The provision of education materials to paralegal trainees in mining-affected communities in the northern part of the country is yielding some positive results.
The paralegal trainees say the handbooks given to them after a series of capacity-building workshops are being used as reference materials in their advocacy work in their respective communities.
Beneficiaries of the paralegal training which was organised by the Centre for Public Interest Law ( CEPIL ) with support from the Ford Foundation say they more often than not use the manual as a reference material for their advocacy work.
The handbooks contain chapters that discuss Laws governing the Mining sector in Ghana Environmental Impact Assessment in the Mining Sector Human Rights Advocacy,Human Rights Education, Alternative Dispute Resolution, Civil and Political Rights among other relevant topics.
Touting the benefits of the paralegal handbook, Mr Aziz Nuhu, a paralegal trainee from Funsi in the Upper West Region submitted, “During the training, they gave us a book, a paralegal book or document, when I returned to my community refer to the document to refresh your mind whenever an issue is brought before me.
Also, Mr. Zuma Baba Yaro, a resident of Talensi in the Upper East Region, stated that when members of his community bring an issue to him, he refers to the paralegal handbook that was given to them during the training to determine whether they have a case or not.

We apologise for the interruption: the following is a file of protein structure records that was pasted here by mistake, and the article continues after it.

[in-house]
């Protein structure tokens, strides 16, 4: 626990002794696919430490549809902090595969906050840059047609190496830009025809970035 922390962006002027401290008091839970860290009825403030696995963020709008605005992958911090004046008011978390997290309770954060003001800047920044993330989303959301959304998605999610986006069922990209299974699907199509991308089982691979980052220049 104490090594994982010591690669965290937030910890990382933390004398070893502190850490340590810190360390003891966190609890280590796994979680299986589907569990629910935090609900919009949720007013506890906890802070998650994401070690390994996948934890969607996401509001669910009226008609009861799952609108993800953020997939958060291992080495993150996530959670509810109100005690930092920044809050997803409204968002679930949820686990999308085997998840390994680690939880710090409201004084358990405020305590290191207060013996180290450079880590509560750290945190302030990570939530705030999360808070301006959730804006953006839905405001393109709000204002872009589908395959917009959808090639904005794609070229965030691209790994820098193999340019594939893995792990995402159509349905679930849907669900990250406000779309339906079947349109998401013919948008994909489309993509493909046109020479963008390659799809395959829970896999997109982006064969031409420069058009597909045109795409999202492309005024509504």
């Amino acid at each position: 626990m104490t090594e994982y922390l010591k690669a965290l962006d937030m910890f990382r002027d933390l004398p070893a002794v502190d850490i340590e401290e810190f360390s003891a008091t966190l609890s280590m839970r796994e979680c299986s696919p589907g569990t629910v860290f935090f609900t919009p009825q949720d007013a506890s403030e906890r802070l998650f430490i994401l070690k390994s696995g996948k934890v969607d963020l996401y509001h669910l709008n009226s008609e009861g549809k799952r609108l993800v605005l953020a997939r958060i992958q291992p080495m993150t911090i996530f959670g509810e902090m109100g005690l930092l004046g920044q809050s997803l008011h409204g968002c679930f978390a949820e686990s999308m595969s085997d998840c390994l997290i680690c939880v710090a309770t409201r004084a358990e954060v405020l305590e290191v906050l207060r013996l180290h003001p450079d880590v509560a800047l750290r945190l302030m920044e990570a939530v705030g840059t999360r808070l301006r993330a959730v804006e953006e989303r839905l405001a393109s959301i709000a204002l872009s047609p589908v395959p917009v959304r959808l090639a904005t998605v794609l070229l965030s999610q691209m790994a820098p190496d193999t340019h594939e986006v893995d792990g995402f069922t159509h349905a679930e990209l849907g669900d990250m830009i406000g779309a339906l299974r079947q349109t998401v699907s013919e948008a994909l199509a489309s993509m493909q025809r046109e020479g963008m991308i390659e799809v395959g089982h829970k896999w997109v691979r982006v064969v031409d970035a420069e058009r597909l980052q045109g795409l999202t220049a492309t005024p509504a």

Mr Yaro said,” So far, I have led people who have won cases in magistrate courts in Navrongo, Bolga, and Zebilla. And so the CEPIL training has enlightened me. At a point, even a judge had to call me a pocket lawyer. Had it not been the CEPIL’s training, all this interest would have died.”
He added,“Initially,I just didn’t have the confidence in even leading people to the police or the courts but at a time I reflect and read the handbooks that they gave us then it tells me that this one the person has a case so despite all the intimidation and monies being thrown out, the law can work.
Mr Ezekiel Azure, a paralegal trainee from ZEBILLA, said the training has benefited him because before he took part in the training, he did not know about Ghana’s mining regulations and the processes involved for mining companies to start operations.
“But in the training, I was made to know about the regulations the mining Laws, the processes a mining community is supposed to pass through before it comes into a community. Through the CEPIL’s paralegal training, we were equipped with this knowledge and experience.”
Among the objectives of the paralegal training was to contribute to the capacity of CBOs, community leaders, and activists in mining-affected communities for effective expression and engagement with public bodies and mining firms by providing training to improve their knowledge of the mineral governance regime – mining policies, laws, procedures, and human rights issues and the roles and functioning of key institutions.
The training was also meant to assist in improving access to justice for individuals and groups in project mining communities while redressing the power imbalance in relations between the State, mining firms, and communities.
By: Mohammed Suleman/ Publicagenda.news